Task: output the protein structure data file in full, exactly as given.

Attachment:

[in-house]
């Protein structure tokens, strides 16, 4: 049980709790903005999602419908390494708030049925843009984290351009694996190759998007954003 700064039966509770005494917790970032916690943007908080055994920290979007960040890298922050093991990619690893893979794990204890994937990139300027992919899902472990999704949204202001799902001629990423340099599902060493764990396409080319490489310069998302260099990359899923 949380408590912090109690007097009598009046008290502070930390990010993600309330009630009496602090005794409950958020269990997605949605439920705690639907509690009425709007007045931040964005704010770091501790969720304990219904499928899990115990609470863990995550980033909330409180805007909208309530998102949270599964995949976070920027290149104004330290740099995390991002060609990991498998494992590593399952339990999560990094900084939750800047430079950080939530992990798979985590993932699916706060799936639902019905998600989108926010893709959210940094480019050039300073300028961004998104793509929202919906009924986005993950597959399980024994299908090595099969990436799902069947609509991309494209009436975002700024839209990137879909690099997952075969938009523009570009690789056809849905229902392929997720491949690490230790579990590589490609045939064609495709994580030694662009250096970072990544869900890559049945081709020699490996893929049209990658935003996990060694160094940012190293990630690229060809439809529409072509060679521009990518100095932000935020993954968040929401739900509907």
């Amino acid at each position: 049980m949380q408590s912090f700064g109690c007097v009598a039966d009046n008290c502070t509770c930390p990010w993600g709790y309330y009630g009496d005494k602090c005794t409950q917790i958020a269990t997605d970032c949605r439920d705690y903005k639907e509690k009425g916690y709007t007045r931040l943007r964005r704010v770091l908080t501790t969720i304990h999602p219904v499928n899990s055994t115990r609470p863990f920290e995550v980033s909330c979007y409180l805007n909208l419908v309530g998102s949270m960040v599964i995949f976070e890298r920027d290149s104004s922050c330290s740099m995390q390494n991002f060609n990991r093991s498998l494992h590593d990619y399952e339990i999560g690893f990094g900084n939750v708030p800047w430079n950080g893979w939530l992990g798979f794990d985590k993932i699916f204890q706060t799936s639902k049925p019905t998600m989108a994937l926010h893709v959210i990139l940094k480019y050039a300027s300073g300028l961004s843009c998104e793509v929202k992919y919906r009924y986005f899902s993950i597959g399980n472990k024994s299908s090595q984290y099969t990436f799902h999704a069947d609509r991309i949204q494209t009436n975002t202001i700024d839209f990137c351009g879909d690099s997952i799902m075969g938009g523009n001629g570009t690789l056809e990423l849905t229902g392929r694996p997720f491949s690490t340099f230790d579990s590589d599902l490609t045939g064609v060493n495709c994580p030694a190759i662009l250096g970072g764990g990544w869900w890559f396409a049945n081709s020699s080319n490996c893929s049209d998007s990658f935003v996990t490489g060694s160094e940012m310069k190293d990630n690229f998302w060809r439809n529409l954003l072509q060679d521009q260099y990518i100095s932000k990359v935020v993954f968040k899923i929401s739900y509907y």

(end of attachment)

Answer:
[in-house]
């Protein structure tokens, strides 16, 4: 049980709790903005999602419908390494708030049925843009984290351009694996190759998007954003 700064039966509770005494917790970032916690943007908080055994920290979007960040890298922050093991990619690893893979794990204890994937990139300027992919899902472990999704949204202001799902001629990423340099599902060493764990396409080319490489310069998302260099990359899923 949380408590912090109690007097009598009046008290502070930390990010993600309330009630009496602090005794409950958020269990997605949605439920705690639907509690009425709007007045931040964005704010770091501790969720304990219904499928899990115990609470863990995550980033909330409180805007909208309530998102949270599964995949976070920027290149104004330290740099995390991002060609990991498998494992590593399952339990999560990094900084939750800047430079950080939530992990798979985590993932699916706060799936639902019905998600989108926010893709959210940094480019050039300073300028961004998104793509929202919906009924986005993950597959399980024994299908090595099969990436799902069947609509991309494209009436975002700024839209990137879909690099997952075969938009523009570009690789056809849905229902392929997720491949690490230790579990590589490609045939064609495709994580030694662009250096970072990544869900890559049945081709020699490996893929049209990658935003996990060694160094940012190293990630690229060809439809529409072509060679521009990518100095932000935020993954968040929401739900509907």
């Amino acid at each position: 049980m949380q408590s912090f700064g109690c007097v009598a039966d009046n008290c502070t509770c930390p990010w993600g709790y309330y009630g009496d005494k602090c005794t409950q917790i958020a269990t997605d970032c949605r439920d705690y903005k639907e509690k009425g916690y709007t007045r931040l943007r964005r704010v770091l908080t501790t969720i304990h999602p219904v499928n899990s055994t115990r609470p863990f920290e995550v980033s909330c979007y409180l805007n909208l419908v309530g998102s949270m960040v599964i995949f976070e890298r920027d290149s104004s922050c330290s740099m995390q390494n991002f060609n990991r093991s498998l494992h590593d990619y399952e339990i999560g690893f990094g900084n939750v708030p800047w430079n950080g893979w939530l992990g798979f794990d985590k993932i699916f204890q706060t799936s639902k049925p019905t998600m989108a994937l926010h893709v959210i990139l940094k480019y050039a300027s300073g300028l961004s843009c998104e793509v929202k992919y919906r009924y986005f899902s993950i597959g399980n472990k024994s299908s090595q984290y099969t990436f799902h999704a069947d609509r991309i949204q494209t009436n975002t202001i700024d839209f990137c351009g879909d690099s997952i799902m075969g938009g523009n001629g570009t690789l056809e990423l849905t229902g392929r694996p997720f491949s690490t340099f230790d579990s590589d599902l490609t045939g064609v060493n495709c994580p030694a190759i662009l250096g970072g764990g990544w869900w890559f396409a049945n081709s020699s080319n490996c893929s049209d998007s990658f935003v996990t490489g060694s160094e940012m310069k190293d990630n690229f998302w060809r439809n529409l954003l072509q060679d521009q260099y990518i100095s932000k990359v935020v993954f968040k899923i929401s739900y509907y």